By far the largest region, the Highlands embraces wide variations in style. The West Highlands have only a few scattered distilleries making it difficult to generalize about their character. If they have anything in common, it is a rounded, firm, dry character with some peatiness. The far north of the Highlands has several whiskies with a notably heathery, spicy character probably deriving both from the local soil and the coastal location of the distilleries. The more sheltered East Highlands and the Midlands of Scotland (sometimes described as the South Highlands) have a number of notably fruity whiskies.
There are more than one hundred distilleries in operation in Scotland today. Little Islay – pronounced EYE-luh – about one-tenth the size of Prince Edward Island, with a population less than 4,000, is home to a magnificent seven. Collectively they produce about 20 million litres of single malt whisky a year. They are Ardbeg, Bowmore, Bunnahabhain, Bruichladdich, Caol Ila, Lagavulin and Laphroaig. An eighth, Port Ellen, at the western end of the island, is closed as a distillery, however the handsome buildings remain and it still supplies all-important malt to a number of operating distilleries. The combination of the sea, the peat, the barley malt and the briny Atlantic air produces a family of singularly distinctive smoky, peaty single malt whiskies, unlike any made anywhere else. A dash of Islay malt gives the unmistakable tang of Scotland to many blended whiskies.
Located on the peninsula called the Mull of Kintyre, on the west coast of Scotland, Campbeltown once had almost 30 distilleries. By 2010, only three distilleries continued to produce whisky — Springbank, Glengyle and Glen Scotia. The Campbeltown single malts are very distinctive, with a briny character. Although there are only three producers, they are still considered by serious malt lovers to represent a region in their own right. One of these, Springbank, produces three very different single malts. This is achieved by the use of a lightly peated malt in Springbank, and a smokier kilning of the malt in Longrow. Hazelburn is triple distilled resulting in a light, fruity, subtle malt.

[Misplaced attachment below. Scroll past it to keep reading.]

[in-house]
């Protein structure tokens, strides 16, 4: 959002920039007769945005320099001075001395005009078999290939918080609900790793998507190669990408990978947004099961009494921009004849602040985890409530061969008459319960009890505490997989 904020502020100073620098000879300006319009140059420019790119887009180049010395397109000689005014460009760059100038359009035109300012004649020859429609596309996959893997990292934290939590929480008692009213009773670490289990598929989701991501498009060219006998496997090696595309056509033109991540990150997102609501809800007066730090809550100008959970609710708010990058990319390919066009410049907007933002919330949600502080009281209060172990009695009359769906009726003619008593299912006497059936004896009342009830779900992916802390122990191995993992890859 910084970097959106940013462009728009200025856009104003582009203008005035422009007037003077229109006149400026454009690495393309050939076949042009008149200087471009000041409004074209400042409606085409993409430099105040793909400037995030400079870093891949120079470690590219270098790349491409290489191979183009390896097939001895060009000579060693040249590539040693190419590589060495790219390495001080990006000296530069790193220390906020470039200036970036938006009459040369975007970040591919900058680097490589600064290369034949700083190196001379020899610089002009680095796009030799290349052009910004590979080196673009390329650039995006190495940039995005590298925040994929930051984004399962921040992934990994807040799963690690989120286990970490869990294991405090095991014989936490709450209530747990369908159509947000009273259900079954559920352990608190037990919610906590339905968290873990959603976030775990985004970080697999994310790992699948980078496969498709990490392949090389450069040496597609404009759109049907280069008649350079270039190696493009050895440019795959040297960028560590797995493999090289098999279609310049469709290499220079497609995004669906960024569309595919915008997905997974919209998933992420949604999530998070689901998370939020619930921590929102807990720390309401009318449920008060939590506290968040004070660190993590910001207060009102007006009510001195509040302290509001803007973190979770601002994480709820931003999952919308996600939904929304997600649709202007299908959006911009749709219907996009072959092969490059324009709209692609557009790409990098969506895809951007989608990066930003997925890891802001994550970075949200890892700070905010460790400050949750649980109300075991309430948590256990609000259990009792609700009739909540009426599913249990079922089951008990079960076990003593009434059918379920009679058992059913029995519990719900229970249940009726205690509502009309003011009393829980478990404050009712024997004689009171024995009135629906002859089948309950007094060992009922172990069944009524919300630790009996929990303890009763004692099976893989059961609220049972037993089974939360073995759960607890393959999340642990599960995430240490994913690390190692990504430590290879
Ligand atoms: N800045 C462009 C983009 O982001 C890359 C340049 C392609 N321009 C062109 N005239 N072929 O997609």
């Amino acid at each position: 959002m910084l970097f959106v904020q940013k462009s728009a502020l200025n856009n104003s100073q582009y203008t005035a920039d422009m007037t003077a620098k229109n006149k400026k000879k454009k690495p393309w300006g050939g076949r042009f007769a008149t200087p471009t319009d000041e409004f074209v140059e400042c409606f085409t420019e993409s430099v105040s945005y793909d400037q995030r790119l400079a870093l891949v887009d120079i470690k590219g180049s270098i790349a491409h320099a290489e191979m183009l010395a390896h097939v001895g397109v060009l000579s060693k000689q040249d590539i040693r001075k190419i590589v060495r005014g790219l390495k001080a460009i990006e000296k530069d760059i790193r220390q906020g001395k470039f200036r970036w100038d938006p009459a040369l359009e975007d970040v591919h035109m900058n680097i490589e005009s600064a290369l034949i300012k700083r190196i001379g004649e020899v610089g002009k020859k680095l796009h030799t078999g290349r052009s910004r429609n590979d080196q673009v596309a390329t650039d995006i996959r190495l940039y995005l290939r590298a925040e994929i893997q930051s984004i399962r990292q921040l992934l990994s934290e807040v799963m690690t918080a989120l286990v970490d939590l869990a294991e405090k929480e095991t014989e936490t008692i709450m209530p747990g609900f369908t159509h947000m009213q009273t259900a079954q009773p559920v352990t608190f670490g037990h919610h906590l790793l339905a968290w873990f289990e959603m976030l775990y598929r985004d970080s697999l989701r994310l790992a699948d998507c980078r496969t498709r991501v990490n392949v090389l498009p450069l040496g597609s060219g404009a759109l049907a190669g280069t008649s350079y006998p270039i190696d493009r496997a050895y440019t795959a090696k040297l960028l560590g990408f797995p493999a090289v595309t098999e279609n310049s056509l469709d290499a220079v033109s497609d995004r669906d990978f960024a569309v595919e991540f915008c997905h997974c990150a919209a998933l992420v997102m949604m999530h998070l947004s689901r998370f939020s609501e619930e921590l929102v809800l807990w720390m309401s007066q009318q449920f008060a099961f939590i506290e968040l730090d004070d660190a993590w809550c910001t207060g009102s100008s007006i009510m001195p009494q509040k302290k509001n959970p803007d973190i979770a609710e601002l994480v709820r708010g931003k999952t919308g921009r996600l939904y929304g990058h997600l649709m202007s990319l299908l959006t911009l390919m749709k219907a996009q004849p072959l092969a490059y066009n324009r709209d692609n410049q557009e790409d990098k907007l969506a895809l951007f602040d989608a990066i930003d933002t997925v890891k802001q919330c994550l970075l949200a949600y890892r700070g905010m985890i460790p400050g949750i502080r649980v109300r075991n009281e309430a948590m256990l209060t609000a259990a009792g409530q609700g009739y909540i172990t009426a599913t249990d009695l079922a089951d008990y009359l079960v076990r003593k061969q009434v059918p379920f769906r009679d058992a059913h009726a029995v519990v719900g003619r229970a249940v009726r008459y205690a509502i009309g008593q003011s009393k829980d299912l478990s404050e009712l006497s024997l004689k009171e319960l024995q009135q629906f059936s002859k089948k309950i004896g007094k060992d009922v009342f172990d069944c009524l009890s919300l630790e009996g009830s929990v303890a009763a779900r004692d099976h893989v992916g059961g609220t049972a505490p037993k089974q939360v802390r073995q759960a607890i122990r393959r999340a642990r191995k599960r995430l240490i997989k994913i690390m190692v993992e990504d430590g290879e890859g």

Single malts are the product of a single distillery, with malted barley as the only grain ingredient, whereas a blended scotch whisky is a result of different single malt and grain whiskies blended together to create an exceptionally well-rounded and, most importantly, consistent flavour. The glass of Johnnie Walker Red or Chivas Regal you enjoy this evening will taste exactly the same in any bottle you experience next month or next year. The blending process is carried out using hand-selected oak casks, which is an important part of developing the spirit’s depth of character.
While single malt whisky is the product of a single distillery blends, however, use up to forty different whiskies with single malt as the base of their liquid.
Simply put vatted malts are also blended whiskies utilizing a variety of single malts in an attempt to get a totally new flavour but without the grain whisky component.
Canada has a glorious 200-year-old history of whisky production, filled with dedication, innovation, hard work, adventure, smuggling and intrigue. Today the words ‘Canadian whisky’ continue to be synonymous with fine quality spirits the world over as the collection of brands has steadily grown far beyond the ubiquitous and perennially good, Canadian Club and Crown Royal. Rye, the grain whose name acts as a nickname for Canadian whisky, plays a small but vital role in its production. It is rye that bestows most of its distinctive yet subtle spiciness and the aging in charred oak barrels that provides the sweet vanillins. But Canadian whisky is not derived from rye alone. Corn, rye, wheat and barley malt are used, generally with corn as the base and the other grains providing the flavour notes. Because the grains in Canadian whiskies have been specially developed to stand up to the Canadian climate, they lend a unique character to the final product.